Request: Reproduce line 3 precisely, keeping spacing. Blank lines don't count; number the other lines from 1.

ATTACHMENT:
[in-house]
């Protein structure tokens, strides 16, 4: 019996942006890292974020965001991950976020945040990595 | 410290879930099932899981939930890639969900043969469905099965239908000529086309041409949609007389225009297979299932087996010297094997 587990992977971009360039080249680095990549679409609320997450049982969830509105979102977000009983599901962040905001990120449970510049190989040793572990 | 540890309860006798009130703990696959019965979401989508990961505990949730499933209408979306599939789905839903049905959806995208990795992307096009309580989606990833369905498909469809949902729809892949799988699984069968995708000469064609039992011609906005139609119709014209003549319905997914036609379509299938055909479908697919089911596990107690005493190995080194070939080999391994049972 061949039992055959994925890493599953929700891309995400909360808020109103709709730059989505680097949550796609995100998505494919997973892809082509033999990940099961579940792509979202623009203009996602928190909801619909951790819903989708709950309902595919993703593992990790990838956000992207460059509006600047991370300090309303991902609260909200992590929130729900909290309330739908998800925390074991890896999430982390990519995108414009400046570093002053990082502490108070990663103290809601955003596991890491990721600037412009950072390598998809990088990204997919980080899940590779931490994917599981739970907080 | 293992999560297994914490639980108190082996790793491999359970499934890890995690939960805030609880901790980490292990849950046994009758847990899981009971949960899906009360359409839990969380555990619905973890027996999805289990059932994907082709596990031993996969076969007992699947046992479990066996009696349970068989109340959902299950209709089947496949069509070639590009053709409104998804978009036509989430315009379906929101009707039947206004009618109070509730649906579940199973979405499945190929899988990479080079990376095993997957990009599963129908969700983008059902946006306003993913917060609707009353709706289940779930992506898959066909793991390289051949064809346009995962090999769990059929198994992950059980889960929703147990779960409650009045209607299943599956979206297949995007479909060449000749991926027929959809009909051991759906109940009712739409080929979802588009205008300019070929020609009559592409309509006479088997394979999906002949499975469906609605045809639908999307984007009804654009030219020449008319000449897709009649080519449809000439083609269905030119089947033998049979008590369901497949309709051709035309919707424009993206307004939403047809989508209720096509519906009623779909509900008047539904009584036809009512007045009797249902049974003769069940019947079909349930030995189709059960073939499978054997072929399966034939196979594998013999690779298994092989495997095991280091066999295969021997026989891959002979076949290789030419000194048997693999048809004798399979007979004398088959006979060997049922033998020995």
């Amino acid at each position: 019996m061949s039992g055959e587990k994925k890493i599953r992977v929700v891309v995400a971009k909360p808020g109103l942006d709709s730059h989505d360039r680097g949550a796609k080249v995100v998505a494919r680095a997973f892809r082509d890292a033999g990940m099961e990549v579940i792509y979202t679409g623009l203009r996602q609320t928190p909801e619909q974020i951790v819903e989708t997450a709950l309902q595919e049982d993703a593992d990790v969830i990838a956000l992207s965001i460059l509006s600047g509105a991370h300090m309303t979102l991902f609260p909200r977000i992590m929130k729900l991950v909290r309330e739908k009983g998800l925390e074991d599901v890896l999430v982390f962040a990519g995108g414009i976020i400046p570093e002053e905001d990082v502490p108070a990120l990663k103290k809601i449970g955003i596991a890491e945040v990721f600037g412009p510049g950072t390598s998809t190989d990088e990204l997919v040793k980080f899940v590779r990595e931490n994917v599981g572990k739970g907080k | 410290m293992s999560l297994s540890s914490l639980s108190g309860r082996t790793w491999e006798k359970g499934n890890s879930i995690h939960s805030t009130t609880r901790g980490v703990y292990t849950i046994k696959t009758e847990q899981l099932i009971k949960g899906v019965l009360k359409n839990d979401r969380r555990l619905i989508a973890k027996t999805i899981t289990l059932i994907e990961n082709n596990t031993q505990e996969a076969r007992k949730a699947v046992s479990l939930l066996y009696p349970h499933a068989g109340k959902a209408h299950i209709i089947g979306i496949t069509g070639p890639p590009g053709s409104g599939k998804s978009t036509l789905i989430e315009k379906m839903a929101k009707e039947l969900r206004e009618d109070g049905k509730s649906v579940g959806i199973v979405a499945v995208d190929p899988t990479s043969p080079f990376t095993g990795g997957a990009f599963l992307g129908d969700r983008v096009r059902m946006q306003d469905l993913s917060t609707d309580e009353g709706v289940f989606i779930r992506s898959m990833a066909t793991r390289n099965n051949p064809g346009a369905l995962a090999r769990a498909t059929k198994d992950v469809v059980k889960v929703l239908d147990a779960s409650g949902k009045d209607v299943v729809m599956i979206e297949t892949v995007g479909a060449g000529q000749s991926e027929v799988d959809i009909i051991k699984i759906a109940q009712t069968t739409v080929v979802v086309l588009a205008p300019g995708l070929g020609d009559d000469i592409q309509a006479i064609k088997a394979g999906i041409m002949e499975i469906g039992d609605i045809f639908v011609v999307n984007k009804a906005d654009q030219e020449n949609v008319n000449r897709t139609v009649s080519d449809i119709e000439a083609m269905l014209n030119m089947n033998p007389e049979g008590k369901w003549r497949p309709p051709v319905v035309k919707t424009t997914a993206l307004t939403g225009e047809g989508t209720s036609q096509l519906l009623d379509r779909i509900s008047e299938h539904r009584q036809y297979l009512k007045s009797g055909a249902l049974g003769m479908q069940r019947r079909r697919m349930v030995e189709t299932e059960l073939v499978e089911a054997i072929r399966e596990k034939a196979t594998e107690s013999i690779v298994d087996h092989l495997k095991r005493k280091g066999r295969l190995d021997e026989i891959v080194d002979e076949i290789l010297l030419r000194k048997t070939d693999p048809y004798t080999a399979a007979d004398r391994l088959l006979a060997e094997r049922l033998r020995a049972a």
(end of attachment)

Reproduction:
């Amino acid at each position: 019996m061949s039992g055959e587990k994925k890493i599953r992977v929700v891309v995400a971009k909360p808020g109103l942006d709709s730059h989505d360039r680097g949550a796609k080249v995100v998505a494919r680095a997973f892809r082509d890292a033999g990940m099961e990549v579940i792509y979202t679409g623009l203009r996602q609320t928190p909801e619909q974020i951790v819903e989708t997450a709950l309902q595919e049982d993703a593992d990790v969830i990838a956000l992207s965001i460059l509006s600047g509105a991370h300090m309303t979102l991902f609260p909200r977000i992590m929130k729900l991950v909290r309330e739908k009983g998800l925390e074991d599901v890896l999430v982390f962040a990519g995108g414009i976020i400046p570093e002053e905001d990082v502490p108070a990120l990663k103290k809601i449970g955003i596991a890491e945040v990721f600037g412009p510049g950072t390598s998809t190989d990088e990204l997919v040793k980080f899940v590779r990595e931490n994917v599981g572990k739970g907080k | 410290m293992s999560l297994s540890s914490l639980s108190g309860r082996t790793w491999e006798k359970g499934n890890s879930i995690h939960s805030t009130t609880r901790g980490v703990y292990t849950i046994k696959t009758e847990q899981l099932i009971k949960g899906v019965l009360k359409n839990d979401r969380r555990l619905i989508a973890k027996t999805i899981t289990l059932i994907e990961n082709n596990t031993q505990e996969a076969r007992k949730a699947v046992s479990l939930l066996y009696p349970h499933a068989g109340k959902a209408h299950i209709i089947g979306i496949t069509g070639p890639p590009g053709s409104g599939k998804s978009t036509l789905i989430e315009k379906m839903a929101k009707e039947l969900r206004e009618d109070g049905k509730s649906v579940g959806i199973v979405a499945v995208d190929p899988t990479s043969p080079f990376t095993g990795g997957a990009f599963l992307g129908d969700r983008v096009r059902m946006q306003d469905l993913s917060t609707d309580e009353g709706v289940f989606i779930r992506s898959m990833a066909t793991r390289n099965n051949p064809g346009a369905l995962a090999r769990a498909t059929k198994d992950v469809v059980k889960v929703l239908d147990a779960s409650g949902k009045d209607v299943v729809m599956i979206e297949t892949v995007g479909a060449g000529q000749s991926e027929v799988d959809i009909i051991k699984i759906a109940q009712t069968t739409v080929v979802v086309l588009a205008p300019g995708l070929g020609d009559d000469i592409q309509a006479i064609k088997a394979g999906i041409m002949e499975i469906g039992d609605i045809f639908v011609v999307n984007k009804a906005d654009q030219e020449n949609v008319n000449r897709t139609v009649s080519d449809i119709e000439a083609m269905l014209n030119m089947n033998p007389e049979g008590k369901w003549r497949p309709p051709v319905v035309k919707t424009t997914a993206l307004t939403g225009e047809g989508t209720s036609q096509l519906l009623d379509r779909i509900s008047e299938h539904r009584q036809y297979l009512k007045s009797g055909a249902l049974g003769m479908q069940r019947r079909r697919m349930v030995e189709t299932e059960l073939v499978e089911a054997i072929r399966e596990k034939a196979t594998e107690s013999i690779v298994d087996h092989l495997k095991r005493k280091g066999r295969l190995d021997e026989i891959v080194d002979e076949i290789l010297l030419r000194k048997t070939d693999p048809y004798t080999a399979a007979d004398r391994l088959l006979a060997e094997r049922l033998r020995a049972a």